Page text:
Microsoft’s Public Cloud for Public Good – The Opportunity for Sustainability

On January 19th, Microsoft CEO Satya Nadella announced our new commitment to putting the Microsoft Cloud to work for the public good. We are donating $1 billion in Microsoft cloud services through Microsoft Philanthropies to nonprofits and university researchers over the next three years, with a goal of supporting 70,000 nonprofits through the initiative.

The cloud has emerged as a vital resource for addressing the world’s problems. As Satya noted in the announcement, the scale and power enabled by the cloud will be essential in unlocking solutions to and meeting the recently adopted United Nations Sustainable Development Goals (SDGs). The SDGs are aimed at supporting a global sustainable development agenda, including ensuring affordable, clean energy, sustainable cities and communities, responsible consumption and production and taking action on climate. The cloud is critically important in the development and upkeep of the data infrastructure—storage, collection, analysis, and transparency—that will be required to track progress against all the SDGs, both at a country and a global level.

We are already seeing the potential for the cloud, and in particular Microsoft cloud services, to enable and accelerate data insights that can help the world understand climate change, develop energy-efficient solutions and make progress towards a low-carbon, sustainable global economy. Here are just a few examples of how researchers and nonprofits are already putting the power of the cloud to work for the environment:

  • The UN Framework Convention on Climate Change (UNFCCC) is currently using Microsoft Azure to power the carbon exchange mechanism of the Climate Neutral Now initiative. The Initiative aims to make it easier for organizations, governments and individuals to measure, reduce and offset their greenhouse gas emissions through this online platform.
  • Microsoft Research is working with the São Paulo Research Foundation (FAPESP) Biodiversity Research Program through the use of 700 wireless sensors, cloud technology and automated data-stream processing to understand the impact of climate change on Brazilian cloud forests.
  • Microsoft has partnered with CDP, an international not-for-profit that works with companies and cities to disclose environmental impacts, to provide a next-generation online solution for the CDP’s global climate change database. Microsoft’s database technology allows companies to report more detailed climate change information.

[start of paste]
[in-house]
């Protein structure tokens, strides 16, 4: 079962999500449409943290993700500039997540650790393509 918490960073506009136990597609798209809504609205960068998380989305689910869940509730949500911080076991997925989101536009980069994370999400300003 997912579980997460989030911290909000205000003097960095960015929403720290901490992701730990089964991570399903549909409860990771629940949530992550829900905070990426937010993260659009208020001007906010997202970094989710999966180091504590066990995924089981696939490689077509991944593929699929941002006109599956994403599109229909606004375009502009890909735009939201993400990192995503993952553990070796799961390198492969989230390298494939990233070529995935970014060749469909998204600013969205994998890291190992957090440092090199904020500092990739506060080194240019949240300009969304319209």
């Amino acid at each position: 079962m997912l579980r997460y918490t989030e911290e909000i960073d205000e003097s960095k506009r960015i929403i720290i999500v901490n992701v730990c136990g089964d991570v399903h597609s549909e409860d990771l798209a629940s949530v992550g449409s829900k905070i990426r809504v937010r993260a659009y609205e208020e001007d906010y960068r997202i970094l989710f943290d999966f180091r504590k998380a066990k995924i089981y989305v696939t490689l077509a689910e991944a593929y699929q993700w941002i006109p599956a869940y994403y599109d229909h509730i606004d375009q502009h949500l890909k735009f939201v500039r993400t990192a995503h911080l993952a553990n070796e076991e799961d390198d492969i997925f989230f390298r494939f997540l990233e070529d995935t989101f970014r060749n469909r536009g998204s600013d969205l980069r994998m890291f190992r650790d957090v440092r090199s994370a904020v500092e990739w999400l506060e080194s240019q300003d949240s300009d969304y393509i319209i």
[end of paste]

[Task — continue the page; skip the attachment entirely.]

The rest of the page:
• Through an investment in the Nature Conservancy’s Mapping Ocean Wealth initiative, Microsoft technology is helping to conduct a first-of-its-kind mapping of the ocean’s full value. The Conservancy is taking a fresh look at the value mangroves, reefs, seagrasses, and salt marshes play in jobs, food security, risk reduction and recreational revenue, and how this information can be used for decisions about economic development and conservation.

I encourage our partners in both the nonprofit community and university research teams to explore these options for additional cloud support through the NGO or research tracks.

Microsoft Philantrophies

NGOs and nonprofits will get access to Microsoft Azure and our data centers; enterprise mobility for device and data management; CRM online to manage donor relationships and an expansion of our Office 365 Nonprofit program. The full program will begin rolling out this spring, and we will share additional details about how to partner with us at that time.

University faculty can access these cloud offerings through the existing Azure for Research program, which grants free Azure storage and computing resources to help university faculty accelerate their research. Proposals are considered every two months in a calendar year, and you can access more information about timing and proposal FAQs here.

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